State Energy Performance Standard.
In 2019, the State Energy Performance Standard was established, which requires the Department of Commerce (Commerce) to establish rules for energy performance standards for covered commercial buildings, collect data on compliance, and report on outcomes. The performance standards seek to maximize reductions in greenhouse gas emissions from the building sector. The performance standards include energy use intensity targets by building type, as well as requirements for an energy management plan, operations and maintenance program, energy efficiency audits, and investments in energy efficiency measures.
The 2019 law applies to what is now known as a Tier 1 covered commercial building, which is a building where the sum of nonresidential, hotel, motel, and dormitory floor areas exceed 50,000 square feet, excluding the parking garage area. In 2022, the State Energy Performance Standard was amended to add a second tier of covered buildings. Tier 2 covered buildings are commercial buildings greater than 20,000 square feet but less than 50,000 square feet, and multifamily residential buildings greater than 20,000 square feet. Dates of compliance are phased in for Tier 1 and Tier 2 buildings. For example, the first set of Tier 1 buildings, those over 220,000 square feet, must comply with the standard by 2026. Tier 2 buildings must comply with the benchmarking and energy management planning element of the standard by 2027, but do not have to comply with the energy use intensity performance target until 2031.
Commerce's Rules for Tier 1 Buildings.
Commerce finalized rules for Tier 1 Buildings in December, 2020, and included guidance for energy efficiency measures (EEMs) for campus district systems. Commerce's rules specify that implementation of EEMs to campus district heating and/or cooling systems in lieu of energy efficiency measures implemented directly to campus buildings is acceptable for compliance, as long as an energy audit demonstrates that the energy savings from the district system EEMs will be greater than the buildings' EEMs.
Industrial Symbiosis Projects.
Industrial symbiosis is the use by one company or sector of waste resources from another. Waste resources are broadly defined to include waste, by-products, residues, energy, water, logistics, capacity, expertise, equipment, and materials. In 2021, Commerce was directed to establish an industrial waste coordination program to provide expertise, technical assistance, and best practices to support local industrial symbiosis projects.
State Campus District Energy Systems.
A state campus district energy system is a district energy system, owned by the State of Washington, that provides heating, cooling, or heating and cooling to five or more buildings with more than 100,000 square feet of conditioned space.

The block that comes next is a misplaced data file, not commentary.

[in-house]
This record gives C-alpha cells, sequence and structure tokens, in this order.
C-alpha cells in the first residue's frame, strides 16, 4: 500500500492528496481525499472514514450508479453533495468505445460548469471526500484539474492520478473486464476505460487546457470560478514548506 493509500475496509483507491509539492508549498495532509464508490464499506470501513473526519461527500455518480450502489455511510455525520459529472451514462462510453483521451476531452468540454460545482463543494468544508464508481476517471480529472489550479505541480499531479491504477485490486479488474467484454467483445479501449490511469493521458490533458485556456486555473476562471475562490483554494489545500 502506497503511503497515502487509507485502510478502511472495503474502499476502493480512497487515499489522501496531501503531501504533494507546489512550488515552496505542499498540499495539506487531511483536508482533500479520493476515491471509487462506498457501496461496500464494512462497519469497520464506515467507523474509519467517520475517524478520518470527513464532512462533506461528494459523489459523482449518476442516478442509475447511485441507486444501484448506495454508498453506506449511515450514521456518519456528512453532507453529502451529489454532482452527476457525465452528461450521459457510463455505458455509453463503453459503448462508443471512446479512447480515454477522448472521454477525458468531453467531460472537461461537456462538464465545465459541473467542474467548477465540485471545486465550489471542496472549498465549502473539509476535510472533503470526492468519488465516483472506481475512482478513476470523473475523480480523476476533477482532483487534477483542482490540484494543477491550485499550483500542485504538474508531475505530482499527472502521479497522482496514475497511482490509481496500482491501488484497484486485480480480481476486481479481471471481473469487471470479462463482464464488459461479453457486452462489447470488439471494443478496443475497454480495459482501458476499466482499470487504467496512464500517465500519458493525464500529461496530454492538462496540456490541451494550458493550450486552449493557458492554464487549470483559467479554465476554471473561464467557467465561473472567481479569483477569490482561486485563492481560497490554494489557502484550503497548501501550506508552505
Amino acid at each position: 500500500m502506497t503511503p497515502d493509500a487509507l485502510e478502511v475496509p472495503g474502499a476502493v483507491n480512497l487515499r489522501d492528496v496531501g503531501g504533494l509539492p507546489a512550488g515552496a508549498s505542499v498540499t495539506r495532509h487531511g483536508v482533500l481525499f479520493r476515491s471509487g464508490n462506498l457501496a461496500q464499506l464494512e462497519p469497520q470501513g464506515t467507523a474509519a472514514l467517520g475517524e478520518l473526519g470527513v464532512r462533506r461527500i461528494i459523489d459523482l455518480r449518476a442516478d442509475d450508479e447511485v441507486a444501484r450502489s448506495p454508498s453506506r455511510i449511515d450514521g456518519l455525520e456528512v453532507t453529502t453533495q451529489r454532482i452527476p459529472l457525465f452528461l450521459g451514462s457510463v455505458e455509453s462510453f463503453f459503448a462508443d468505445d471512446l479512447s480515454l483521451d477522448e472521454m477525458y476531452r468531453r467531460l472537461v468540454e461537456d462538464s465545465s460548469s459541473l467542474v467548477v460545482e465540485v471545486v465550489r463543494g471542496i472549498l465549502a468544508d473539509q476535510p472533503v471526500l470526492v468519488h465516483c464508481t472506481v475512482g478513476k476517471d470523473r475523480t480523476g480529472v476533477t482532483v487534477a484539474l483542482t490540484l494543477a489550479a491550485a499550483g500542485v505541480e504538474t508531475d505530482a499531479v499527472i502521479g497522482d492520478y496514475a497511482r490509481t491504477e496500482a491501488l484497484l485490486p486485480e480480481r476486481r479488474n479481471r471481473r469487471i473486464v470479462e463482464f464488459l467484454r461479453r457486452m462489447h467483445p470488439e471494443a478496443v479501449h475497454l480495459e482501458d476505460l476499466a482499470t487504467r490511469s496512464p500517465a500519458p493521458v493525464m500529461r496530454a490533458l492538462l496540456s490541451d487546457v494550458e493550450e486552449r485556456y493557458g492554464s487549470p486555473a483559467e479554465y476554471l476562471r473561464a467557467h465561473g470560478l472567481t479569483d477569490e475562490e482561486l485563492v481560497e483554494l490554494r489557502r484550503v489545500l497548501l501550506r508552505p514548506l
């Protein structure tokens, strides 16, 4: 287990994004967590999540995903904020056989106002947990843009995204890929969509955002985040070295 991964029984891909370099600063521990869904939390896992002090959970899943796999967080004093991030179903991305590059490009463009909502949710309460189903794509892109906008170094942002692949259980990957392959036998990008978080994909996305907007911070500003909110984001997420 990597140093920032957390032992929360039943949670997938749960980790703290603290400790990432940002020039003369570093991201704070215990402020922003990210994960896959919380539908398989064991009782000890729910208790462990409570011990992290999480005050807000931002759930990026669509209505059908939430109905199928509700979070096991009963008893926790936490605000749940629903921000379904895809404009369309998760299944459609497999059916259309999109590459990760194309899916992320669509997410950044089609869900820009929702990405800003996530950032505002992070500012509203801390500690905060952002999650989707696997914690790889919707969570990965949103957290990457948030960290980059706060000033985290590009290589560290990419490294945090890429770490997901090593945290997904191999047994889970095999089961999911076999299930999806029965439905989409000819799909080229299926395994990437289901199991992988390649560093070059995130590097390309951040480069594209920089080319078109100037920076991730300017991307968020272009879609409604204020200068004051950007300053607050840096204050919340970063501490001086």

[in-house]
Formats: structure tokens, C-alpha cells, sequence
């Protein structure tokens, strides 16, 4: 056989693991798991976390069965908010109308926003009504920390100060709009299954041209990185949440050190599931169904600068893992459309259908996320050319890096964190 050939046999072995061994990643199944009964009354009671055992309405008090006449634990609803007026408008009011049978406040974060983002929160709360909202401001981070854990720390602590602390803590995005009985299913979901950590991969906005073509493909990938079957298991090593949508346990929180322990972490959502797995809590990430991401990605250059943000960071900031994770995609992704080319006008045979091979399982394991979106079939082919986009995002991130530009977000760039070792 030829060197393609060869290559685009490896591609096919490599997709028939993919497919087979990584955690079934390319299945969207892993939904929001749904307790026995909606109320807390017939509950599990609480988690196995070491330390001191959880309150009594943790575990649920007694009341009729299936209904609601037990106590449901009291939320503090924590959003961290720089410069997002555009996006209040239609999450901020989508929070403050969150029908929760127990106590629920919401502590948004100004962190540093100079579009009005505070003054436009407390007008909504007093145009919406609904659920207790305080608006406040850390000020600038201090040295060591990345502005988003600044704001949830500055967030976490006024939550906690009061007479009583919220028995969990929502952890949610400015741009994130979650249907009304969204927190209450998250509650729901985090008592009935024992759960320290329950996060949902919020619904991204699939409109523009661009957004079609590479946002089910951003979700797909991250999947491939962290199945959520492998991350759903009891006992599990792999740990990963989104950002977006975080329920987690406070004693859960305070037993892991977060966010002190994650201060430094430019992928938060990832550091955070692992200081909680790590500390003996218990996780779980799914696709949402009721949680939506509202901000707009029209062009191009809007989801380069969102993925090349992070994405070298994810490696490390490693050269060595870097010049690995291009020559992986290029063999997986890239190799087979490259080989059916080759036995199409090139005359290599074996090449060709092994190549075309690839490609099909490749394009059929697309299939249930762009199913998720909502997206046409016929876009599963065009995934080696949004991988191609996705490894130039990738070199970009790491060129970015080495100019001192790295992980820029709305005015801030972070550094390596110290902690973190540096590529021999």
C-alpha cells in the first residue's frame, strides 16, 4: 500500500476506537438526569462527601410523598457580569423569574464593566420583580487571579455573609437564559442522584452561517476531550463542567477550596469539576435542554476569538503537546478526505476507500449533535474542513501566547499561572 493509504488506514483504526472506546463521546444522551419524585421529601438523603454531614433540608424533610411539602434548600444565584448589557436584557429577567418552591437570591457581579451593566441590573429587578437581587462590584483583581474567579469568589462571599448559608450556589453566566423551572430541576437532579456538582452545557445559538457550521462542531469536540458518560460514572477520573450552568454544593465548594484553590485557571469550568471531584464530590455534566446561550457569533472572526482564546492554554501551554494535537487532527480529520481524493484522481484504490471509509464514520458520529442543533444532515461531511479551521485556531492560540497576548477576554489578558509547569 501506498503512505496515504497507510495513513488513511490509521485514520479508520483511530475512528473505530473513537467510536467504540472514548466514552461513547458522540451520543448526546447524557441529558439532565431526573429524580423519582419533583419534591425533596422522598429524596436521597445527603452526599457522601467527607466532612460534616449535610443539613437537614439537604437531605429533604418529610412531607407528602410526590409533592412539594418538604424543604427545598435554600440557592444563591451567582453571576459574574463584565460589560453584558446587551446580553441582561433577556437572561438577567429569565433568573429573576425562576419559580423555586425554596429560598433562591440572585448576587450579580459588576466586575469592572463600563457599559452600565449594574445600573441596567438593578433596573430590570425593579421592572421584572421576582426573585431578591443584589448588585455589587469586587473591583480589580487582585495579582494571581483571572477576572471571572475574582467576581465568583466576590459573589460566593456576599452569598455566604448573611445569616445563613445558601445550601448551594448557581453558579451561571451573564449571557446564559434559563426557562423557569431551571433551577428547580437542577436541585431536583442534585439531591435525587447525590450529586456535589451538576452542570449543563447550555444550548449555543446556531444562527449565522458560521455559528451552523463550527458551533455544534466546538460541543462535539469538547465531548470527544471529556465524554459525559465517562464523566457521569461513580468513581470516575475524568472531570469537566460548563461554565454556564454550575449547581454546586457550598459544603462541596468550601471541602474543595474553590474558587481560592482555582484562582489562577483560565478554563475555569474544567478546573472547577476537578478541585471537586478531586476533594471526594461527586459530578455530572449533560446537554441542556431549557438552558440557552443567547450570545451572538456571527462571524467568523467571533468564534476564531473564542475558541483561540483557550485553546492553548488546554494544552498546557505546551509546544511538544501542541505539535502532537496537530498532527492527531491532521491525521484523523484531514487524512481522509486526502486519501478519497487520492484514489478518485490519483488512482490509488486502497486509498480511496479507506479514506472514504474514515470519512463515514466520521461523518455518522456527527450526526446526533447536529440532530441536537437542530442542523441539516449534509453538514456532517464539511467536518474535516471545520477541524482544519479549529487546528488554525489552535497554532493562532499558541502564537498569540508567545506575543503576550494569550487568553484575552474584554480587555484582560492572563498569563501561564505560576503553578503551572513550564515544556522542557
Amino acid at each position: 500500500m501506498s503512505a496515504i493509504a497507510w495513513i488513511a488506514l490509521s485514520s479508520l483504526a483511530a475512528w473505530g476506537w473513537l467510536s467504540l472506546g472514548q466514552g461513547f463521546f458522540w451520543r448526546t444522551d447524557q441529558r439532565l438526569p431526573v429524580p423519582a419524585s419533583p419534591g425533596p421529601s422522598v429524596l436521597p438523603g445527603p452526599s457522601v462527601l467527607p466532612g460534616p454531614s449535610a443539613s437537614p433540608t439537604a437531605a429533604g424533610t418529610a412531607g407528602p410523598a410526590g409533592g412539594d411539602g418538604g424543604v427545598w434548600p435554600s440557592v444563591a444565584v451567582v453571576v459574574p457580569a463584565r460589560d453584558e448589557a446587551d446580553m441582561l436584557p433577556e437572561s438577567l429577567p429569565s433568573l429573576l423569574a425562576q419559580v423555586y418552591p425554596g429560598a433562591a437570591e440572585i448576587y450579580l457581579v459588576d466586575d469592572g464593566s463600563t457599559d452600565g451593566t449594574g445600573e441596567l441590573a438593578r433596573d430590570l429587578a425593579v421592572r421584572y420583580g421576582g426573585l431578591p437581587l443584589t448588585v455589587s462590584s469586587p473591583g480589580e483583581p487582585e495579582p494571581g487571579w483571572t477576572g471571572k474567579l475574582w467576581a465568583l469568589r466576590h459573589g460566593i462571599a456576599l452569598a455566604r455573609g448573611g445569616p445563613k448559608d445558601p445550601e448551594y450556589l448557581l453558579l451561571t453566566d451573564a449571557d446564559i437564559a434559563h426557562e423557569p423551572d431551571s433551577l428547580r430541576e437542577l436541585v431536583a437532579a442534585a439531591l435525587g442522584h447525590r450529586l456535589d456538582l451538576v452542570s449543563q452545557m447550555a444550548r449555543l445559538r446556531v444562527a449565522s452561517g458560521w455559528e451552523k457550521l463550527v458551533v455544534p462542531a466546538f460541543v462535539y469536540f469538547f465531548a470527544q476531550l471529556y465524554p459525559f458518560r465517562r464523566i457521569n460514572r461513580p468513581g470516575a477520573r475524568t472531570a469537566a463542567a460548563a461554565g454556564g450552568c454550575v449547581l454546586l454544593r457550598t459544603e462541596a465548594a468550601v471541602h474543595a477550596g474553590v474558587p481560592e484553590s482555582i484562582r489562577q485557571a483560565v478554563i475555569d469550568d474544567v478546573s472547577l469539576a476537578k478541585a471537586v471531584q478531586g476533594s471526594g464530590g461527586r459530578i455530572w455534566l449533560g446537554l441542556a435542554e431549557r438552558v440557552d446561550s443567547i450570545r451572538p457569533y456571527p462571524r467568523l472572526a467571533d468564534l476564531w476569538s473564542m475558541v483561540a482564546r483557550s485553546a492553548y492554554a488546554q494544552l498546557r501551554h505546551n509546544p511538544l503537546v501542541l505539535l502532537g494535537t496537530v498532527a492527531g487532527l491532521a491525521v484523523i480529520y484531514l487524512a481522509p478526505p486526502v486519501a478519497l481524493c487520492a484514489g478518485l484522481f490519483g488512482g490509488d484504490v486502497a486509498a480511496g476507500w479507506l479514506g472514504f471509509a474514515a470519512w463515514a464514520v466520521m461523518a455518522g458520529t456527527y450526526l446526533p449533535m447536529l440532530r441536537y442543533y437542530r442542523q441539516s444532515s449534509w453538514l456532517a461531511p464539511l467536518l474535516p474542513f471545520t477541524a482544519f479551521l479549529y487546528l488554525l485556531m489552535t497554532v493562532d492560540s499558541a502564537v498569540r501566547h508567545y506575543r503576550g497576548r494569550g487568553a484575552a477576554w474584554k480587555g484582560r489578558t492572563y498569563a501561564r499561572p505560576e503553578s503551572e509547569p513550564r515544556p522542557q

The owner of a state campus district energy system must develop a decarbonization plan and consult with their electric utility during plan development. The plan must be under development by June 30, 2024, and a final plan must be submitted to the Department of Commerce (Commerce) by June 30, 2025. Commerce must provide a summary report on decarbonization plans to the Governor and Legislature by December 1, 2025.
The plan must include mechanisms to replace fossil fuels in the heating plants. The plan must also assess options to partner with nearby sources and uses of waste heat and cooling, opportunities to add facilities and a strategy to incentivize growth to a decarbonized system, requirements for facilities joining the system, and the potential for reduced energy use through conservation efforts.
The decarbonization plan is encouraged to include considerations for distribution network upgrades, on-site energy storage facilities, space cooling for residential facilities, labor and workforce, options for public-private partnerships, and incorporation of industrial symbiosis projects or networks.
Compliance with the State Energy Performance Standard.
No required capital investments if certain conditions are met.
The owner of a state campus district energy system is not required to make capital investments to the system and all buildings connected to the system if the following three conditions are met: The owner of the system: (1) is implementing or completed implementation of a decarbonization plan; (2) meets the state energy performance standard requirements for benchmarking, energy management, and operations and maintenance planning; and (3) submits a request to Commerce once every five years and Commerce approves the request. These conditions apply to both the system and all its connected buildings.
Clarification on number of plans required.
The owner of a state campus district energy system may not be required to implement more than one energy management plan and more than one operations and maintenance plan for the campus.
Implementation of energy efficiency measures.
Commerce must guarantee that a state campus district energy system and all its connected buildings are in compliance with any requirements for campus buildings to implement energy efficiency measures (EEMs) identified in an energy audit if: (1) the energy audit demonstrates that energy savings from the system's EEMs will be greater than the EEMs for the campus buildings; and (2) the system implements the EEMs.